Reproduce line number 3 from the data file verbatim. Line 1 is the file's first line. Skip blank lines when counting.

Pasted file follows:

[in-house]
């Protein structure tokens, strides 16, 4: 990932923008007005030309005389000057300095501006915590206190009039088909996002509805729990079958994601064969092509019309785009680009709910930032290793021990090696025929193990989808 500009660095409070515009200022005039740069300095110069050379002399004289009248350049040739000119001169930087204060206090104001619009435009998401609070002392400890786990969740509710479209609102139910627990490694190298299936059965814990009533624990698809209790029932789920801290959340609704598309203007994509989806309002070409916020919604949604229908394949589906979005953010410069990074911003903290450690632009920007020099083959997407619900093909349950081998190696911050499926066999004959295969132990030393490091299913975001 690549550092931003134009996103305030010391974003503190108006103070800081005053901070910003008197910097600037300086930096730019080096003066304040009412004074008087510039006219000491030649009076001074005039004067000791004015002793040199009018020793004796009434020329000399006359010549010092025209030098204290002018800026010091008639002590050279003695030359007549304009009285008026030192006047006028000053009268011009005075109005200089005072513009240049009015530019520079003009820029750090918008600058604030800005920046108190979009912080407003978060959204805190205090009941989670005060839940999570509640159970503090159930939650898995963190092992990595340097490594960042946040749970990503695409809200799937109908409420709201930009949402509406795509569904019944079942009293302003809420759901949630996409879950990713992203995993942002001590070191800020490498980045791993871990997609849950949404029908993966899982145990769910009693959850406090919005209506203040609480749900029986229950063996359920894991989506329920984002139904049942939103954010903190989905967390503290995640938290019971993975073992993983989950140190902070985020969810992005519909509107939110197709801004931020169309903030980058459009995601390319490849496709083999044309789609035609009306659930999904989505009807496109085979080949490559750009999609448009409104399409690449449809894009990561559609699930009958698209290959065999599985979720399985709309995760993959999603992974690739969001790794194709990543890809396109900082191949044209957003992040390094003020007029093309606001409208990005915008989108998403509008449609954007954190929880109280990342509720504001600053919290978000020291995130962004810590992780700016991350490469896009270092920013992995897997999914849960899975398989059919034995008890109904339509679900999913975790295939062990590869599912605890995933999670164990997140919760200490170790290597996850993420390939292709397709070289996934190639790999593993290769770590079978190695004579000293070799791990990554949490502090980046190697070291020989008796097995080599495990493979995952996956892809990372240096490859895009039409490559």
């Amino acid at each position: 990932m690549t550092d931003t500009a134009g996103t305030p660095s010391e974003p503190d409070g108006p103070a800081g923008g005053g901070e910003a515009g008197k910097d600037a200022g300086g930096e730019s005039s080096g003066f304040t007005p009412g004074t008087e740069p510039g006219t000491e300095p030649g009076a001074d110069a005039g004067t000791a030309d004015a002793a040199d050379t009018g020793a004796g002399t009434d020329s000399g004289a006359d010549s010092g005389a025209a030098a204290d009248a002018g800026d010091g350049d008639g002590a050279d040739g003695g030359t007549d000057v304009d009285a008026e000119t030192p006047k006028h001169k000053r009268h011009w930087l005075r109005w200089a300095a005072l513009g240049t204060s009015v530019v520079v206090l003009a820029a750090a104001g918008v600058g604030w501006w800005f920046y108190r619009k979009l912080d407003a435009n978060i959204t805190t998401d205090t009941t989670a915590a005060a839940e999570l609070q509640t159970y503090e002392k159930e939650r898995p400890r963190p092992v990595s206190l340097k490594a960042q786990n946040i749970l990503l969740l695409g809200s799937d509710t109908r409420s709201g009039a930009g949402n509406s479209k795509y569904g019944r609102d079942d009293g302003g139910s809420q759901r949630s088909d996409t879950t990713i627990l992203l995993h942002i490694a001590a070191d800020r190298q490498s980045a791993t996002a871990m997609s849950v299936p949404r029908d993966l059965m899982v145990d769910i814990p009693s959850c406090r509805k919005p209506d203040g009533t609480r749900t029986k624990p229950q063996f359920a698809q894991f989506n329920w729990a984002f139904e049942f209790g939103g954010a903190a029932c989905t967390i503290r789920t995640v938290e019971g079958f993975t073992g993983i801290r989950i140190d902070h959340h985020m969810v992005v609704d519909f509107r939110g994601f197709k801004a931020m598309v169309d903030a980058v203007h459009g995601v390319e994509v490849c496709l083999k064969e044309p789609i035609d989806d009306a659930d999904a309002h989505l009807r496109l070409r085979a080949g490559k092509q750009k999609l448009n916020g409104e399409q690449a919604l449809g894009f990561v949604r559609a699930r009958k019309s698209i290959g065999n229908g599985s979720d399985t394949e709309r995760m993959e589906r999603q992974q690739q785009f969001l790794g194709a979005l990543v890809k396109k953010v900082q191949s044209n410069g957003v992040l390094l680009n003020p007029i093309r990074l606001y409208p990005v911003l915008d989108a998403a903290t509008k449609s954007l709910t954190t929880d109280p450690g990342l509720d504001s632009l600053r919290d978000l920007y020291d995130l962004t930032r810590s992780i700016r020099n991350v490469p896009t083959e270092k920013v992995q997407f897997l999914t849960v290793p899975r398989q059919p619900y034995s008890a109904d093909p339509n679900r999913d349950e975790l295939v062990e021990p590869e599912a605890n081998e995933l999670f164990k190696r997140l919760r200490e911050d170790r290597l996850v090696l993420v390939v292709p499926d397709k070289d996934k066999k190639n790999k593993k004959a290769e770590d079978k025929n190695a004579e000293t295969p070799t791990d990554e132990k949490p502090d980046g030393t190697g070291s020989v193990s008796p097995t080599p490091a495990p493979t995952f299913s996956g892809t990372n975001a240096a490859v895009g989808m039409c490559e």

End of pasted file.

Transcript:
């Amino acid at each position: 990932m690549t550092d931003t500009a134009g996103t305030p660095s010391e974003p503190d409070g108006p103070a800081g923008g005053g901070e910003a515009g008197k910097d600037a200022g300086g930096e730019s005039s080096g003066f304040t007005p009412g004074t008087e740069p510039g006219t000491e300095p030649g009076a001074d110069a005039g004067t000791a030309d004015a002793a040199d050379t009018g020793a004796g002399t009434d020329s000399g004289a006359d010549s010092g005389a025209a030098a204290d009248a002018g800026d010091g350049d008639g002590a050279d040739g003695g030359t007549d000057v304009d009285a008026e000119t030192p006047k006028h001169k000053r009268h011009w930087l005075r109005w200089a300095a005072l513009g240049t204060s009015v530019v520079v206090l003009a820029a750090a104001g918008v600058g604030w501006w800005f920046y108190r619009k979009l912080d407003a435009n978060i959204t805190t998401d205090t009941t989670a915590a005060a839940e999570l609070q509640t159970y503090e002392k159930e939650r898995p400890r963190p092992v990595s206190l340097k490594a960042q786990n946040i749970l990503l969740l695409g809200s799937d509710t109908r409420s709201g009039a930009g949402n509406s479209k795509y569904g019944r609102d079942d009293g302003g139910s809420q759901r949630s088909d996409t879950t990713i627990l992203l995993h942002i490694a001590a070191d800020r190298q490498s980045a791993t996002a871990m997609s849950v299936p949404r029908d993966l059965m899982v145990d769910i814990p009693s959850c406090r509805k919005p209506d203040g009533t609480r749900t029986k624990p229950q063996f359920a698809q894991f989506n329920w729990a984002f139904e049942f209790g939103g954010a903190a029932c989905t967390i503290r789920t995640v938290e019971g079958f993975t073992g993983i801290r989950i140190d902070h959340h985020m969810v992005v609704d519909f509107r939110g994601f197709k801004a931020m598309v169309d903030a980058v203007h459009g995601v390319e994509v490849c496709l083999k064969e044309p789609i035609d989806d009306a659930d999904a309002h989505l009807r496109l070409r085979a080949g490559k092509q750009k999609l448009n916020g409104e399409q690449a919604l449809g894009f990561v949604r559609a699930r009958k019309s698209i290959g065999n229908g599985s979720d399985t394949e709309r995760m993959e589906r999603q992974q690739q785009f969001l790794g194709a979005l990543v890809k396109k953010v900082q191949s044209n410069g957003v992040l390094l680009n003020p007029i093309r990074l606001y409208p990005v911003l915008d989108a998403a903290t509008k449609s954007l709910t954190t929880d109280p450690g990342l509720d504001s632009l600053r919290d978000l920007y020291d995130l962004t930032r810590s992780i700016r020099n991350v490469p896009t083959e270092k920013v992995q997407f897997l999914t849960v290793p899975r398989q059919p619900y034995s008890a109904d093909p339509n679900r999913d349950e975790l295939v062990e021990p590869e599912a605890n081998e995933l999670f164990k190696r997140l919760r200490e911050d170790r290597l996850v090696l993420v390939v292709p499926d397709k070289d996934k066999k190639n790999k593993k004959a290769e770590d079978k025929n190695a004579e000293t295969p070799t791990d990554e132990k949490p502090d980046g030393t190697g070291s020989v193990s008796p097995t080599p490091a495990p493979t995952f299913s996956g892809t990372n975001a240096a490859v895009g989808m039409c490559e």